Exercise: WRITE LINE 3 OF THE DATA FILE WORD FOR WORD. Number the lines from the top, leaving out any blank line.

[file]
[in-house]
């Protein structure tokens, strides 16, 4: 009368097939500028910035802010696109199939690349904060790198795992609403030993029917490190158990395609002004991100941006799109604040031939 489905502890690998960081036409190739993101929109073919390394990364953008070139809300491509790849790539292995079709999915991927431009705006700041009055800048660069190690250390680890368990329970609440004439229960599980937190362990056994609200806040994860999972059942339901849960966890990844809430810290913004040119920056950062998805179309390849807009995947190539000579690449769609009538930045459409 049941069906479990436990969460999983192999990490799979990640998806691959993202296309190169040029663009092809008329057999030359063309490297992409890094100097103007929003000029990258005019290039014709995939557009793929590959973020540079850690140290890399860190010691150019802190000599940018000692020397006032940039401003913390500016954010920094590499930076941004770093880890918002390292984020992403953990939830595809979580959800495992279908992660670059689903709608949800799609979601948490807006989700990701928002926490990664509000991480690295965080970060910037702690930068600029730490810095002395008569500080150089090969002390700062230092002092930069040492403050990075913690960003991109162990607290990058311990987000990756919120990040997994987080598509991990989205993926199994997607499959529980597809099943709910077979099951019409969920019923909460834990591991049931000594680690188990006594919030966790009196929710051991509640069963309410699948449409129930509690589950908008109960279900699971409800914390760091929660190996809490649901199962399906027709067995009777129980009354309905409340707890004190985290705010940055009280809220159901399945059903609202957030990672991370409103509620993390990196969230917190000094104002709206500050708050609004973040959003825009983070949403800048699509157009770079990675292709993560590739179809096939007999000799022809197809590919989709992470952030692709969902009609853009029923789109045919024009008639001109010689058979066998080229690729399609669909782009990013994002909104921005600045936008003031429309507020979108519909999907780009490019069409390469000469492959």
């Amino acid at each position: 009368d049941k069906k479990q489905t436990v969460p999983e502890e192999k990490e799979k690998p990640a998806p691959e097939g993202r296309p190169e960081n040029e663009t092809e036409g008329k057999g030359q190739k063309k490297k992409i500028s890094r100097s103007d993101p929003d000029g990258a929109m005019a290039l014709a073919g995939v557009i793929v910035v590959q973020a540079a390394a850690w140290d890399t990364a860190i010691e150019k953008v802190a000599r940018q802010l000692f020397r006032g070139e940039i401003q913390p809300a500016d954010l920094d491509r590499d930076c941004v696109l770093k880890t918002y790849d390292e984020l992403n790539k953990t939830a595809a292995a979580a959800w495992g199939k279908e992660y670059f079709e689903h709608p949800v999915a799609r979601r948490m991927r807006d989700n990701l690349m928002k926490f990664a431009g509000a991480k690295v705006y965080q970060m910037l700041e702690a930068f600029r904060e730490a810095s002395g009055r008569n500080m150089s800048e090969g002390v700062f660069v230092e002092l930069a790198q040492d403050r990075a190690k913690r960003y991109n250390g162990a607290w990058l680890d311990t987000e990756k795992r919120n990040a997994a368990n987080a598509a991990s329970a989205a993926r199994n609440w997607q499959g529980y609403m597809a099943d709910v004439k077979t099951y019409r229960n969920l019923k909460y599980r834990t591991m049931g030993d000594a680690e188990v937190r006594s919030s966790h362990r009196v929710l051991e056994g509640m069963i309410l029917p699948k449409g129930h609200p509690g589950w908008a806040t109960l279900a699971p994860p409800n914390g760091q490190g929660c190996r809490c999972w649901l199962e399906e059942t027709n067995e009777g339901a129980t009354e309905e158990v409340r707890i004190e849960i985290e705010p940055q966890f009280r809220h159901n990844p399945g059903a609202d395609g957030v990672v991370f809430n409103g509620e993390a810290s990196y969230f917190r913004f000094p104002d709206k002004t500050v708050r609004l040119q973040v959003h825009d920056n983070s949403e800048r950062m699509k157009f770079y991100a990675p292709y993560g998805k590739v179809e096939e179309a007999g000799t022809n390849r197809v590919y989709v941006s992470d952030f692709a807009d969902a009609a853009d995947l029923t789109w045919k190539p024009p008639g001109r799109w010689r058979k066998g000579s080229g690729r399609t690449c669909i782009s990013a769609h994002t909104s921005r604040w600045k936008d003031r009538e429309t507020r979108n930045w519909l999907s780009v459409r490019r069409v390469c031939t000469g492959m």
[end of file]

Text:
């Amino acid at each position: 009368d049941k069906k479990q489905t436990v969460p999983e502890e192999k990490e799979k690998p990640a998806p691959e097939g993202r296309p190169e960081n040029e663009t092809e036409g008329k057999g030359q190739k063309k490297k992409i500028s890094r100097s103007d993101p929003d000029g990258a929109m005019a290039l014709a073919g995939v557009i793929v910035v590959q973020a540079a390394a850690w140290d890399t990364a860190i010691e150019k953008v802190a000599r940018q802010l000692f020397r006032g070139e940039i401003q913390p809300a500016d954010l920094d491509r590499d930076c941004v696109l770093k880890t918002y790849d390292e984020l992403n790539k953990t939830a595809a292995a979580a959800w495992g199939k279908e992660y670059f079709e689903h709608p949800v999915a799609r979601r948490m991927r807006d989700n990701l690349m928002k926490f990664a431009g509000a991480k690295v705006y965080q970060m910037l700041e702690a930068f600029r904060e730490a810095s002395g009055r008569n500080m150089s800048e090969g002390v700062f660069v230092e002092l930069a790198q040492d403050r990075a190690k913690r960003y991109n250390g162990a607290w990058l680890d311990t987000e990756k795992r919120n990040a997994a368990n987080a598509a991990s329970a989205a993926r199994n609440w997607q499959g529980y609403m597809a099943d709910v004439k077979t099951y019409r229960n969920l019923k909460y599980r834990t591991m049931g030993d000594a680690e188990v937190r006594s919030s966790h362990r009196v929710l051991e056994g509640m069963i309410l029917p699948k449409g129930h609200p509690g589950w908008a806040t109960l279900a699971p994860p409800n914390g760091q490190g929660c190996r809490c999972w649901l199962e399906e059942t027709n067995e009777g339901a129980t009354e309905e158990v409340r707890i004190e849960i985290e705010p940055q966890f009280r809220h159901n990844p399945g059903a609202d395609g957030v990672v991370f809430n409103g509620e993390a810290s990196y969230f917190r913004f000094p104002d709206k002004t500050v708050r609004l040119q973040v959003h825009d920056n983070s949403e800048r950062m699509k157009f770079y991100a990675p292709y993560g998805k590739v179809e096939e179309a007999g000799t022809n390849r197809v590919y989709v941006s992470d952030f692709a807009d969902a009609a853009d995947l029923t789109w045919k190539p024009p008639g001109r799109w010689r058979k066998g000579s080229g690729r399609t690449c669909i782009s990013a769609h994002t909104s921005r604040w600045k936008d003031r009538e429309t507020r979108n930045w519909l999907s780009v459409r490019r069409v390469c031939t000469g492959m």